There are several future directions that will push the concept to be safer according to Dr. McKiernan:

  • Multiple TURs: TUR, TUR, re-TUR
  • mpMRI and VI-RADS for clinical staging
  • ctDNA
  • Improvements in systemic therapy

Again, referencing the guidelines, Dr. McKiernan notes that with regards TUR, there are two important statements:

  • Statement 22: “In patients under consideration for bladder preserving therapy, maximal debulking TURBT and assessment of multifocal disease/CIS should be performed (Strong recommendation)
  • Statement 25: “For patients with muscle invasive bladder cancer who have elected multi-modal bladder preserving therapy, clinicians should offer maximal TURBT, chemotherapy combined with external beam radiation therapy, and planned cystoscopic re-evaluation (Strong recommendation).

Work from Dr. McKiernan’s group suggests that TUR can play a role in pT0 rates.5 Among 93 patients, 62 (67%) underwent complete TURBT prior to chemotherapy. Compared to patients with incomplete TURBT, those with complete TURBT had lower rates of variant histology (13% vs. 32%) and hydronephrosis (15% vs. 39%). Patients with complete TURBT were more likely to defer radical cystectomy and pursue active surveillance (61% vs. 32%). Patients with complete TURBT had higher 5-year overall (77% vs. 46%, p = 0.003) and cancer-specific (85% vs. 50%, p = 0.001) survival:TURBT were more likely to defer radical cystectomy and pursue active surveillance overall survival
The role of ctDNA in this disease space has been highlighted in the ABACUS trial, suggesting that ctDNA status is highly prognostic, with no relapses in ctDNA-negative patients at baseline and after neoadjuvant therapy.6 Indeed, work presented at ASCO 2023 suggests that ctDNA status predicts pathological complete response. Among 68 patients with muscle invasive bladder cancer that had neoadjuvant chemotherapy + radical cystectomy, ctDNA was measured at baseline and prior to radical cystectomy. There were 59% of patients that were ctDNA negative pre-neoadjuvant chemotherapy, with 84% having a pathologic complete response versus 41% that were ctDNA positive, with 35% having a pathologic complete response. Post neoadjuvant chemotherapy, 84% were ctDNA negative with 81% of patients having pathologic complete response versus no patients that were ctDNA positive post neoadjuvant chemotherapy achieving a pathologic complete response. Thus, ctDNA status at both time points predicted pathologic complete response, and ctDNA status was a better predictor of RFS than pathologic complete response. Ultimately, there should be no surveillance for ctDNA positive patients after neoadjuvant chemotherapy regardless of clinical complete response.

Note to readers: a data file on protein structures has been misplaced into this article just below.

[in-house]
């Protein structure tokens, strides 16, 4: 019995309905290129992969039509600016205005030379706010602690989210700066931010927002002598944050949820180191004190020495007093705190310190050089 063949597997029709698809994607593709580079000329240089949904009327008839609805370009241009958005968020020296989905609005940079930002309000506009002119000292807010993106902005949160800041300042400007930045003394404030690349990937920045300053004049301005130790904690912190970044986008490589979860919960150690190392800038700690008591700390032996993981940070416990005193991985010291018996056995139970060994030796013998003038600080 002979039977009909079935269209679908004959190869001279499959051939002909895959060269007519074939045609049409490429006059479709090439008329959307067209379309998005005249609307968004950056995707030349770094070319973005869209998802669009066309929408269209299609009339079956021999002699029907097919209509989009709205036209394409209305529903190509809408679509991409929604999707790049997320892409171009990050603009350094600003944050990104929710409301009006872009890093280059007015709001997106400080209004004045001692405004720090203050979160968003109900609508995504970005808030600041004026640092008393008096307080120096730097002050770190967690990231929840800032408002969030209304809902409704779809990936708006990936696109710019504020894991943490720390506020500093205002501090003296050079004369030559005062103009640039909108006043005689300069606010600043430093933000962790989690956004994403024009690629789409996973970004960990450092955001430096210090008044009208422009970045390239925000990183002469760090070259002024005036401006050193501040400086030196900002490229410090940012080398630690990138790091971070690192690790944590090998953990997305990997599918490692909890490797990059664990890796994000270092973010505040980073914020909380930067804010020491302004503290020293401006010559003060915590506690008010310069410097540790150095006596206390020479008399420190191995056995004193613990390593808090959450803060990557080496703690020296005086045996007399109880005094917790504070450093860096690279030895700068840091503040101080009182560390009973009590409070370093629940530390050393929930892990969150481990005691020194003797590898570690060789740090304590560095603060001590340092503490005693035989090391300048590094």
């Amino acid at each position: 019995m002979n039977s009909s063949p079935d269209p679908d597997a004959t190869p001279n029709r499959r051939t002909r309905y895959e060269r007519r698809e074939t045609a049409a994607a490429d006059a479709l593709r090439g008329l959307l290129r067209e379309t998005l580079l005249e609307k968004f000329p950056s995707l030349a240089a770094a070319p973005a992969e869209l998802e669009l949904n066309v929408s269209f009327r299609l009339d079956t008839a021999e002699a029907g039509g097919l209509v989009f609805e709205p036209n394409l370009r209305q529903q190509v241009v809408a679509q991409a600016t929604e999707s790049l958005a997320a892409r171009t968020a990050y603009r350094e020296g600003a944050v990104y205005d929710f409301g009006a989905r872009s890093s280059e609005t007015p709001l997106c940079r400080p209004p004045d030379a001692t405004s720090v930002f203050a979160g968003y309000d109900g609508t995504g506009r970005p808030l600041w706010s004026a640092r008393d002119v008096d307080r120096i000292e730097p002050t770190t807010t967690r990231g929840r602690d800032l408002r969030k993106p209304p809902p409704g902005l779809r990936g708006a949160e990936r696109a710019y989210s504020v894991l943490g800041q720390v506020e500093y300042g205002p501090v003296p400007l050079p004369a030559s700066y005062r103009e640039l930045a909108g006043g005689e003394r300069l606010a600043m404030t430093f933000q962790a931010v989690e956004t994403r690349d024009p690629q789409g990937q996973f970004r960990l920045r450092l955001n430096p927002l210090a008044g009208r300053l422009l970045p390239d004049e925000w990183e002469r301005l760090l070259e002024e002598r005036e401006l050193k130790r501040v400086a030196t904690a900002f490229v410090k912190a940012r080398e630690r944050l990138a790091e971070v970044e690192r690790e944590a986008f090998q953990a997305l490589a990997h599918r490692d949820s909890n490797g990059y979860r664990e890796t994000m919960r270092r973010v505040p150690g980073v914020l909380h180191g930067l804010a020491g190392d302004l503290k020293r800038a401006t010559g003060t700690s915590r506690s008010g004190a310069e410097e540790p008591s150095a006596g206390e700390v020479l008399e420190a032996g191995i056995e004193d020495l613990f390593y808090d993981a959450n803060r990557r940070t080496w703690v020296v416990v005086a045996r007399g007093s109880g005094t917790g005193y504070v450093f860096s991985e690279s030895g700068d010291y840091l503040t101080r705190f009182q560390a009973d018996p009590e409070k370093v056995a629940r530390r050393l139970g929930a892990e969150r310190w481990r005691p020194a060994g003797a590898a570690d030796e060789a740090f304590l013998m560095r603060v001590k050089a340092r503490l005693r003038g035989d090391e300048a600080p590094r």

Based on data from CheckMate 2747 and Javelin Bladder 100,8 Dr. McKiernan suggests that it is likely that “adjuvant” systemic therapy and “maintenance” therapy, respectively, does not require radical cystectomy in order to have efficacy (but, there are no trials assessing this directly).

Dr. James McKiernan concluded his presentation discussing neoadjuvant chemotherapy followed by surveillance if there is complete clinical response in the setting of muscle invasive bladder cancer with the following take-home points:

  • Surgical consolidation for pT0 is prophylactic at best
  • Identifying cT0 = pT0 without radical cystectomy is a challenge
  • Risk of misclassification results in a mortality risk
  • Risk of non-muscle invasive bladder cancer recurrence is high and impact on overall survival is low
  • Patient selection is key
  • Maximal TUR, mpMRI, and ctDNA will improve patient selection
  • Improvements in systemic therapy will continue to push us to debate this topic

Presented by: James McKiernan, MD, Columbia University, New York, NY

Written by: Zachary Klaassen, MD, MSc – Urologic Oncologist, Associate Professor of Urology, Georgia Cancer Center, Wellstar MCG Health, @zklaassen_md on Twitter during the 2023 Society of Urologic Oncology (SUO) Annual Meeting, Washington, D.C., Tues, Nov 28 – Fri, Dec 1, 2023.